Mornings, a buzzard works alone,

coroner of the county roads.

He works for the state;

he has the right of way.

At noon he stands

on the ruin of an elm,

wings spread wide, his neck

arched to the sun as if

he were the ornament

on a long black limousine.

The buzzard is inviting light

into his embrace, as lice

escape from his cloak.

Where two or three are gathered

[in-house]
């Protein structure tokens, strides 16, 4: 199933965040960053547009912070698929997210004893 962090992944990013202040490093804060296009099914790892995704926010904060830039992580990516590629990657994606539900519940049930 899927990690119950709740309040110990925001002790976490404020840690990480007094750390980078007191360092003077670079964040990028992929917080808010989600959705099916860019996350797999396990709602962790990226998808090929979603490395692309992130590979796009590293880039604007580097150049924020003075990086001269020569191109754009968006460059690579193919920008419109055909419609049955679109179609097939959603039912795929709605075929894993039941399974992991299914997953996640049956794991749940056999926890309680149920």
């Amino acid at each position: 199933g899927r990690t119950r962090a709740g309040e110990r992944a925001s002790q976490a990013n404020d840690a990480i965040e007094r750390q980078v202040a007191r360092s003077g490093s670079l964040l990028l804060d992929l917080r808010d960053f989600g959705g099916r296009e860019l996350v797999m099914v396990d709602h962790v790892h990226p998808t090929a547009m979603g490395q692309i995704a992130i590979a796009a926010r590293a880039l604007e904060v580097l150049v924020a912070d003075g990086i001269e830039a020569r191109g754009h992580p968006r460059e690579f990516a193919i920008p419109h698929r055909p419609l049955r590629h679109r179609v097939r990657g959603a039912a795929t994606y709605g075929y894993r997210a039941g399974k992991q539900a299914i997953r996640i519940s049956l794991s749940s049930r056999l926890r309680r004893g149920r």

on a thermal in the afternoon,

it's not for want of carrion.

It's just everything, everywhere,

cloying the air they soar

for pleasure, for the touch

of their shadows against the fields.

Their work is easy and can wait.

Buzzards sleep late,

huddled in their cloaks

in the branches of a locust—

a candelabrum lit with black flames.

When finally they blossom

onto the morning air,

the scrape of their wings in the branches

is the scent they leave.